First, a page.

Men At Work lose song plagiarism appeal

Men At Work Down Under reached number one in Australia, the US and the UK

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Australian band Men at Work have lost an appeal against a ruling which found their 1983 hit single Down Under was partly copied from a folk song.

Australia's Federal Court upheld the decision which stated part of the song's melody came from the tune Kookaburra Sits in the Old Gum Tree.

Record label EMI argued the writers did not plagiarise because the inclusion of two bars from the tune was a tribute.

The music company has also been ordered to pay costs.

The latest decision clears the way for Larrikin Music, the copyright owners for Kookaburra Sits in the Old Gum Tree, to claim millions of dollars in unpaid royalties from Down Under writers Colin Hay and Ron Strykert.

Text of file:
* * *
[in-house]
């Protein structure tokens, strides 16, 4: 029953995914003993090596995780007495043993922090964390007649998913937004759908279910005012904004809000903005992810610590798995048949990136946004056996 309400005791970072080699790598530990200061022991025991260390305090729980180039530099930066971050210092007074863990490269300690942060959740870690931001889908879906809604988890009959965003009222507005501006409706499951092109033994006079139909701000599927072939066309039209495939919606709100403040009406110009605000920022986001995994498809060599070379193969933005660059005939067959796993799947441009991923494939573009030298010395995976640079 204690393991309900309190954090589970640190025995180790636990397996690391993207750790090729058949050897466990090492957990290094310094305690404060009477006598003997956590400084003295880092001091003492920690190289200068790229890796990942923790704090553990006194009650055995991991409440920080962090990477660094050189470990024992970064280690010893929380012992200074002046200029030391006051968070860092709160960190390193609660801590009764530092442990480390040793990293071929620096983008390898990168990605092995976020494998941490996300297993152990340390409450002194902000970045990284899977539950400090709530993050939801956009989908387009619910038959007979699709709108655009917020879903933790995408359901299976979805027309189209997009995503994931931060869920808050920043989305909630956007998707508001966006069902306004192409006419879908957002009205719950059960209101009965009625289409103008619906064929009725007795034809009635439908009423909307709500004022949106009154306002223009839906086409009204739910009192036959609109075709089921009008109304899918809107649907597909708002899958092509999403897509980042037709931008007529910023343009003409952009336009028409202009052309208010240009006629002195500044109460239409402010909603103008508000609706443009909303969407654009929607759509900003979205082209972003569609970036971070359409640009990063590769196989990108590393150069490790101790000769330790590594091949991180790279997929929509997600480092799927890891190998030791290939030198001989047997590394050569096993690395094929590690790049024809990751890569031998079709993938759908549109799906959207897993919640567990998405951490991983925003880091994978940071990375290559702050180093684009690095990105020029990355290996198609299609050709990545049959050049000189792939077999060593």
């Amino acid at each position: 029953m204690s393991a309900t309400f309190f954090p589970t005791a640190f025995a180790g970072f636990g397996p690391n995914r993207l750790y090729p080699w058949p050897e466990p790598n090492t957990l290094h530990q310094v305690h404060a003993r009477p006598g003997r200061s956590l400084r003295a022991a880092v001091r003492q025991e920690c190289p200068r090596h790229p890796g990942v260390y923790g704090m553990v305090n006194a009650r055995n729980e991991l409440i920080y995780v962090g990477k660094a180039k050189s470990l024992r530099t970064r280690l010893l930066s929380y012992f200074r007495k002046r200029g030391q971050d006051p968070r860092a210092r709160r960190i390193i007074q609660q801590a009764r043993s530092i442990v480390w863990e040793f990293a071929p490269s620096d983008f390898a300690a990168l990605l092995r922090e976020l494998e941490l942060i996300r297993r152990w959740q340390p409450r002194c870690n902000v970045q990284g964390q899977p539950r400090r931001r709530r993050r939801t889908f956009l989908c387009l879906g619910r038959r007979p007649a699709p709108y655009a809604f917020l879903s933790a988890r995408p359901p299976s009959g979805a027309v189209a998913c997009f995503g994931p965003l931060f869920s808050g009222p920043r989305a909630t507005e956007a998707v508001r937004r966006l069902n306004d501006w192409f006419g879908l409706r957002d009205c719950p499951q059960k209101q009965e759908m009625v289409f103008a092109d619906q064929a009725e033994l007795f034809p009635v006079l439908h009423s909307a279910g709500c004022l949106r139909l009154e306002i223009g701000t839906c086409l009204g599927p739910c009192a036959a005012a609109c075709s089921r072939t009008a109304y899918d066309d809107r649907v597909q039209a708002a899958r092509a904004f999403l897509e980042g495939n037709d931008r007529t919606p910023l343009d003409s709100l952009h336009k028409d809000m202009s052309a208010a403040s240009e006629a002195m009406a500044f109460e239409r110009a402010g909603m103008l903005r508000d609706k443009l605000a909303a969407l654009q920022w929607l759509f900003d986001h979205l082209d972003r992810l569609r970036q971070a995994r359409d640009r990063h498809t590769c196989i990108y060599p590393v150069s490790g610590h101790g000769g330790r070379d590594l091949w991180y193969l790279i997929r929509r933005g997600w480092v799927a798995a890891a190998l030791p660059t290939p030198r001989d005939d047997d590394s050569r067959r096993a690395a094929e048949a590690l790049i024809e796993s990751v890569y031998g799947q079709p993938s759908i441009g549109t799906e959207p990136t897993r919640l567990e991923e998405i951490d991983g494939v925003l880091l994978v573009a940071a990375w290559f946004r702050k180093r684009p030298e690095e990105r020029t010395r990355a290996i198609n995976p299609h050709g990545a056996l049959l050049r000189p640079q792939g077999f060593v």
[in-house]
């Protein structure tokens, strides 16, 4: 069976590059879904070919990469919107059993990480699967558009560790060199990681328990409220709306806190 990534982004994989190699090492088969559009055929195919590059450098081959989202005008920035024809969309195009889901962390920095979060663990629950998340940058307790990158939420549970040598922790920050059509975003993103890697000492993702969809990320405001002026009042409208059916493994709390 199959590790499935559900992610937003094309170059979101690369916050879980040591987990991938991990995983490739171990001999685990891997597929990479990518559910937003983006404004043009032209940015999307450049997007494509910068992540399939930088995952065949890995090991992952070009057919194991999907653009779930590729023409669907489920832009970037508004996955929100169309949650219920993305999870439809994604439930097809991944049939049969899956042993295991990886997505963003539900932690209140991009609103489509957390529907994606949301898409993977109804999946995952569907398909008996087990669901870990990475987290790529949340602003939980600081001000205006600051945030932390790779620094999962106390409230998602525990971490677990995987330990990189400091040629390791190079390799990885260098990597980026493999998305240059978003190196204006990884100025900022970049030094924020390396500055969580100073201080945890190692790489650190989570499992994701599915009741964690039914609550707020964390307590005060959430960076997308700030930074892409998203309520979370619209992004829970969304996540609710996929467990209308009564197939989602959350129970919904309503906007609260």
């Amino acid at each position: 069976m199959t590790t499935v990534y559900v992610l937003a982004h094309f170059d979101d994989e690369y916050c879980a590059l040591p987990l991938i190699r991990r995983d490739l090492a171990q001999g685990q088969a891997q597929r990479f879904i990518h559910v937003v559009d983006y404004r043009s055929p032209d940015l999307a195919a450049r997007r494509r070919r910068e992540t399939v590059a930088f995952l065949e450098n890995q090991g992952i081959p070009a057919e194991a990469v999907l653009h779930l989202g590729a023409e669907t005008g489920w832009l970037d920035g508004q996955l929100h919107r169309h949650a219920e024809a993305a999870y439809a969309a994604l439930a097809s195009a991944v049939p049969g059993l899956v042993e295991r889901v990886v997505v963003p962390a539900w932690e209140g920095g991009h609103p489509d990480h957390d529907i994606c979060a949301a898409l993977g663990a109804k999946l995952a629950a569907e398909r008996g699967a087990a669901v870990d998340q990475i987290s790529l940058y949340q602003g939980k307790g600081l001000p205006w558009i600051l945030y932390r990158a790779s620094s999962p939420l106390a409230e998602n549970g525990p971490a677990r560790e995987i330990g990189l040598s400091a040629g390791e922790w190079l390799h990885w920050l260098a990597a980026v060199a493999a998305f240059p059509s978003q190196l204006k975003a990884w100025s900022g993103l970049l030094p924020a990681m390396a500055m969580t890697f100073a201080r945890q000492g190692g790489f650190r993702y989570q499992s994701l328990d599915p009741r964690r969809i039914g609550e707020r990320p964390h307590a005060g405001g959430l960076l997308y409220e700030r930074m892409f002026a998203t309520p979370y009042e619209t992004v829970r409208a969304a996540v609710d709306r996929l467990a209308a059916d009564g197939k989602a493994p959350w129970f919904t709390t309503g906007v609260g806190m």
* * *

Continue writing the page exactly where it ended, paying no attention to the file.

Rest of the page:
The company had originally claimed 60% of royalties for Down Under.

In July the judge ordered that the band must pay 5% of money earned from the song since 2002 as well as future royalties to the music company.

Men At Work bandmates Hay and Strykert have previously said any reference to Marion Sinclair's folk song was "inadvertent, naive, unconscious".

Men at Work is the only Australian band to score a number one album and single at the same time in the US charts with Down Under and Business as Usual.

Down Under tells the story of an Australian backpacker touring the world and made references to beer, chunder and Vegemite sandwiches.

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